A woman who conned tens of thousands of pounds from men she met through newspaper and internet dating sites has been jailed for two years.
Emma Golightly told one man she did not want to die unmarried
Emma Golightly, from Newcastle, claimed to be a wealthy businesswoman.
The 22-year-old, who even convinced one man she had cancer so he would marry her, used her victims' credit cards to fund her lavish lifestyle.
She was jailed by a judge at Newcastle Crown Court after admitting theft and obtaining property by deception.
The court heard her 18-month crime spree included more than 80 offences and was worth £254,000.
The cash was spent on holidays, fast cars, shoes and beauty treatments.
Golightly told one of the men she had terminal cancer and did not want to die an unmarried woman.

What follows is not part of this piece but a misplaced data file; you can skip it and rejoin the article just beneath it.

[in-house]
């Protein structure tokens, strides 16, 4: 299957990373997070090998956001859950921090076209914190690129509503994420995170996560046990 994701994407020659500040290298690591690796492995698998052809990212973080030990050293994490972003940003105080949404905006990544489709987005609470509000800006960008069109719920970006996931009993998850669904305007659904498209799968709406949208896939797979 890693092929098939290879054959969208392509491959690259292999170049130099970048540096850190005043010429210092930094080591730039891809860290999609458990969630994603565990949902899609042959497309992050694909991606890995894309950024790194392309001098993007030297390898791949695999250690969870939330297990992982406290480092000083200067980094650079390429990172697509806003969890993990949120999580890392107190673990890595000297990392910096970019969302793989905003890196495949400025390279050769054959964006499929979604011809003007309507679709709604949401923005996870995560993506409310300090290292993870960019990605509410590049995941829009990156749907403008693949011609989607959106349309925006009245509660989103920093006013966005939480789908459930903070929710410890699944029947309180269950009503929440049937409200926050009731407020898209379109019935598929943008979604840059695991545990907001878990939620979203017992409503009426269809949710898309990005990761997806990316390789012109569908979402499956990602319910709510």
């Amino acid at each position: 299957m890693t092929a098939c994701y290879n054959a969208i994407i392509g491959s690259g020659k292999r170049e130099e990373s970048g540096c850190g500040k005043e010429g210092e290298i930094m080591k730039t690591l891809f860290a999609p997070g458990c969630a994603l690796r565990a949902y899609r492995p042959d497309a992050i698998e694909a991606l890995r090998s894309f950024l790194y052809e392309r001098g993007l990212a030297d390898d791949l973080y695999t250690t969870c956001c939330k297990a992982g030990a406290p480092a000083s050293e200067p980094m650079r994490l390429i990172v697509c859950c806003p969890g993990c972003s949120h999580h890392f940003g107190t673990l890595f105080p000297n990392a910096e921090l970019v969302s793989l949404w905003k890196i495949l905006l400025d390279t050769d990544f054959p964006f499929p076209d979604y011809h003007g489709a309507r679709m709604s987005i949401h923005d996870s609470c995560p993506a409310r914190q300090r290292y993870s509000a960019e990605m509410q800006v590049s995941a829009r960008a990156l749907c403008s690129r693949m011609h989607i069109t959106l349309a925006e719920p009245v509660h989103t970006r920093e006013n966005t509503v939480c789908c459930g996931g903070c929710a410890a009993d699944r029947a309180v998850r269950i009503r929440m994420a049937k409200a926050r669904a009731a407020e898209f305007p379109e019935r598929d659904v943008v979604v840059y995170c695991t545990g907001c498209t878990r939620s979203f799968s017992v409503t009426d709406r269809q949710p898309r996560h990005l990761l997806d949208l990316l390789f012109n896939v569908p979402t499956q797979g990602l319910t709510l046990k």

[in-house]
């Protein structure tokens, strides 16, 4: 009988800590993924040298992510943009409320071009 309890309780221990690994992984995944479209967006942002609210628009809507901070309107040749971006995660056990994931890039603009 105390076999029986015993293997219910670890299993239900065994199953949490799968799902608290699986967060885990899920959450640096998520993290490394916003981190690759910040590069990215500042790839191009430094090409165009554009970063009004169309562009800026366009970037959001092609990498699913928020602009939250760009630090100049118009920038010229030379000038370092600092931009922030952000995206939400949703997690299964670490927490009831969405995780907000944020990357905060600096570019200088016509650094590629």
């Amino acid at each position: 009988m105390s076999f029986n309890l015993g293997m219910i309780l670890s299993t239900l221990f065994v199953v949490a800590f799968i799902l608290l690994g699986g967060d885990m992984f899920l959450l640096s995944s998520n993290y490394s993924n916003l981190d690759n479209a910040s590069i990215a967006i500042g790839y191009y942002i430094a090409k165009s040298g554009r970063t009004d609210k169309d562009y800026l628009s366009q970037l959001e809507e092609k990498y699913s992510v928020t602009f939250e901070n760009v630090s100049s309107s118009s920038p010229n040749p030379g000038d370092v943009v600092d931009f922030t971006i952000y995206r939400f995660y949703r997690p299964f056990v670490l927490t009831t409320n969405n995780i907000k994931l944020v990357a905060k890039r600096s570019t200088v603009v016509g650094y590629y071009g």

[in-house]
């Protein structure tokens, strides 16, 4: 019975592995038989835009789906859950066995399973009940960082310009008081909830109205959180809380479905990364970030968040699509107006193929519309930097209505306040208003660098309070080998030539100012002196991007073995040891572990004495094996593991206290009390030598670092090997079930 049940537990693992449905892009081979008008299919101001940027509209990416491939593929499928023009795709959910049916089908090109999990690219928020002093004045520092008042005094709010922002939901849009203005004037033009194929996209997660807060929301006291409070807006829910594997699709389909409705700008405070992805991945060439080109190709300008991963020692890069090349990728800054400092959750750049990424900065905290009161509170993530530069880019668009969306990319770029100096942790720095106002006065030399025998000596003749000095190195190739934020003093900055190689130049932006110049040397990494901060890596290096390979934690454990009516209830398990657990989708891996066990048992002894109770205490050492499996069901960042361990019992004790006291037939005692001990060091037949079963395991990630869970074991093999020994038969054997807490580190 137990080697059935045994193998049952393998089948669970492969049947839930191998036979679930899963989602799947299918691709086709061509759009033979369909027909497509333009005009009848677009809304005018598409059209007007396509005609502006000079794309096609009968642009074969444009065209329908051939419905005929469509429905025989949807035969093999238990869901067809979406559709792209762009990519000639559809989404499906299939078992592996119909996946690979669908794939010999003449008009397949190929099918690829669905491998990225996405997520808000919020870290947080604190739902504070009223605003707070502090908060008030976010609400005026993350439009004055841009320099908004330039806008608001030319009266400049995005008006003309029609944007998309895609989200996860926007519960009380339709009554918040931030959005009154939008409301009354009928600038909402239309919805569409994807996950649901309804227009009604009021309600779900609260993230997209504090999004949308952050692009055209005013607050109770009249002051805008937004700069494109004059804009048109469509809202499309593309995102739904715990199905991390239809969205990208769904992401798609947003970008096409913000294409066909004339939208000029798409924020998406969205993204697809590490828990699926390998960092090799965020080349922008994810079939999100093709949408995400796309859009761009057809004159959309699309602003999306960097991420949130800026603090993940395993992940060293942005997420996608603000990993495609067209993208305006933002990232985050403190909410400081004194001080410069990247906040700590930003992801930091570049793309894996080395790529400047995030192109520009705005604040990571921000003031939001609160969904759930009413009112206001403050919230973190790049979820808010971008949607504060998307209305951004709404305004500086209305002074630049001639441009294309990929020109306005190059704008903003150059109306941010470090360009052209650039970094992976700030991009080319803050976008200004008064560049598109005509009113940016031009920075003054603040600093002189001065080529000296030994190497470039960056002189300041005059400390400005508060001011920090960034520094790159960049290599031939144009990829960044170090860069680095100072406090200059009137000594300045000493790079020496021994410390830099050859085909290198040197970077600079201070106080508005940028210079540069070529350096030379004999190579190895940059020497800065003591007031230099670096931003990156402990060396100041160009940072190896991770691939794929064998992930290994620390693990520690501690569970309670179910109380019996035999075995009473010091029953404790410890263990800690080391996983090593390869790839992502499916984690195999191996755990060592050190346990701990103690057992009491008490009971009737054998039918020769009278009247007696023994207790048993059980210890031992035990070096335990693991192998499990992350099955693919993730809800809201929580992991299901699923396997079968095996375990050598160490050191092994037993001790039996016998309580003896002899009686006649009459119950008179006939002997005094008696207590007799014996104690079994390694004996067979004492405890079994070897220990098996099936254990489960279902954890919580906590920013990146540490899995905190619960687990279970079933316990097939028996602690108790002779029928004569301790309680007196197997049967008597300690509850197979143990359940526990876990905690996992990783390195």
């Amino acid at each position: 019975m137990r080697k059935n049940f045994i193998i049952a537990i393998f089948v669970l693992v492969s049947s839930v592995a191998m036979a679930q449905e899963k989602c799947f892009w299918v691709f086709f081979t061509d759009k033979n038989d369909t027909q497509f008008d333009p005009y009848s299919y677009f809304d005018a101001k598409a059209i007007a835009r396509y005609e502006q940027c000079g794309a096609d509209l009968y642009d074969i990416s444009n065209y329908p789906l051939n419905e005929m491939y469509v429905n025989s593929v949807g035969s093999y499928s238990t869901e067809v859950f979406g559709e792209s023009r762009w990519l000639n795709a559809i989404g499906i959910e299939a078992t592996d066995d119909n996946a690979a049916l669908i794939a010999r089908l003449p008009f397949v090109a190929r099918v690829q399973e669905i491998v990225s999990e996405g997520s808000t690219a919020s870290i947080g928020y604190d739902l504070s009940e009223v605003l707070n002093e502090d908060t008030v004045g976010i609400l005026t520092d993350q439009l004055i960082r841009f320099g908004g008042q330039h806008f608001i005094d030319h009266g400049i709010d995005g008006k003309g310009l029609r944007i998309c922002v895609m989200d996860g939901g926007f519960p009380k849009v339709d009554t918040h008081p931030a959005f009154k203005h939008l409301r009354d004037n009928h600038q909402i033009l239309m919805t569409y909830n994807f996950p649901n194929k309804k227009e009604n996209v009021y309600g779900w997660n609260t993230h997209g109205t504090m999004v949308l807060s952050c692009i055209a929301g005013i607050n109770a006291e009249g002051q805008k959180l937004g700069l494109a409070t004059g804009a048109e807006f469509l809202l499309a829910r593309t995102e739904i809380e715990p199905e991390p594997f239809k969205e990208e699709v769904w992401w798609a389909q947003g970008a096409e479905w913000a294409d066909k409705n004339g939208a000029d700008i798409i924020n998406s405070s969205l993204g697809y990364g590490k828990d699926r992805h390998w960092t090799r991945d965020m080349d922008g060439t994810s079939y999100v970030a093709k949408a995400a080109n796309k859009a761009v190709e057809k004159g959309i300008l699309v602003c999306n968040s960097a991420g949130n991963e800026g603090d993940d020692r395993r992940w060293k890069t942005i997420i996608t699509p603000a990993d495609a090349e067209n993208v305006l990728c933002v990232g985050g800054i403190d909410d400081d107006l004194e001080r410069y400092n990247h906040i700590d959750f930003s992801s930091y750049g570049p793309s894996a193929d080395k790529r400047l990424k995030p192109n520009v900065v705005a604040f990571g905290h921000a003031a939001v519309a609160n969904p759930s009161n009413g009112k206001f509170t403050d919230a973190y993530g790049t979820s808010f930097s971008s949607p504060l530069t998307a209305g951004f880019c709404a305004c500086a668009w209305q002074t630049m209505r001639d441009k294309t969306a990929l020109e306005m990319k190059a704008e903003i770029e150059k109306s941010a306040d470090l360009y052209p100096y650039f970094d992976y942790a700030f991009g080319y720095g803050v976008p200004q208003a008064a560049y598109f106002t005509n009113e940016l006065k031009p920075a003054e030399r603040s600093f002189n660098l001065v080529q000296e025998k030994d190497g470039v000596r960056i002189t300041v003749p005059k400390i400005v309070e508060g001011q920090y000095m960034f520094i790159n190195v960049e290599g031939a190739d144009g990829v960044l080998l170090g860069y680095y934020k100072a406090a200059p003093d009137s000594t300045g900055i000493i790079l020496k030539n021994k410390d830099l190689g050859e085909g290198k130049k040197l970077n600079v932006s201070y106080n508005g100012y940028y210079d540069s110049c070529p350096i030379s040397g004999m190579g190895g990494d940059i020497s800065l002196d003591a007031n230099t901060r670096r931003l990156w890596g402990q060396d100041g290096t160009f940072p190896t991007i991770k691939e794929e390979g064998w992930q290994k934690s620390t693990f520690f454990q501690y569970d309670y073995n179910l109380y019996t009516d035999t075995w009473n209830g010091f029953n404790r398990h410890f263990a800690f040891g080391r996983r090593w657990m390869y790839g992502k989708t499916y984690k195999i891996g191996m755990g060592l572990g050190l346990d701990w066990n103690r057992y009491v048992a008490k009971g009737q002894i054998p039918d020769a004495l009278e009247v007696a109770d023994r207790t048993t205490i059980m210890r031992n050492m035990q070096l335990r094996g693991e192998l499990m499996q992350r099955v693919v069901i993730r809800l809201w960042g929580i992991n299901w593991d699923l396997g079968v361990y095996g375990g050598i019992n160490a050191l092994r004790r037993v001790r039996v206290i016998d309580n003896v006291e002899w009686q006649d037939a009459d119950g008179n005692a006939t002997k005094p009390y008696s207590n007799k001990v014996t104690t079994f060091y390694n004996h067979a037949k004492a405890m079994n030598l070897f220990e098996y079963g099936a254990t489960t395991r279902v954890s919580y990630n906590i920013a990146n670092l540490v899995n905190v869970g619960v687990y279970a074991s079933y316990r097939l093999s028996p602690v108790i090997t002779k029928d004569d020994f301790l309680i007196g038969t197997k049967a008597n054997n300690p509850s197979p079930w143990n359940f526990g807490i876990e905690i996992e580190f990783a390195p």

She then took him on an £8,000 honeymoon, which he was unaware was paid for using his credit card.
A year later, she arranged another wedding with another man, and again paid for it with his credit card without his knowledge.
Judge David Wood told Golightly: "Over a period of quite a long time you befriended a number of men and pretended to them you were rich, terminally ill and in need of a husband.
"You encouraged them by offering lavish gifts whilst all the time you had stolen their cheque books or credit cards and were using them for your own advantage."
Defending Golightly, Peter Schofield said she and her family were struggling to come to terms with the death of her younger brother in December.
"This is not the usual case that comes before the crown court of someone simply stealing to fund themselves a lavish lifestyle."
Mr Schofield said Golightly was suffering from a "long-term and complex personality disorder" that would "take a great deal of professional intervention to improve".
The judge accepted the defence's mitigation, but said the offences were so serious only custody could be justified.
Golightly, who broke down in tears several times during the hearing, had pleaded guilty to 17 offences, including theft, deception and attempted deception.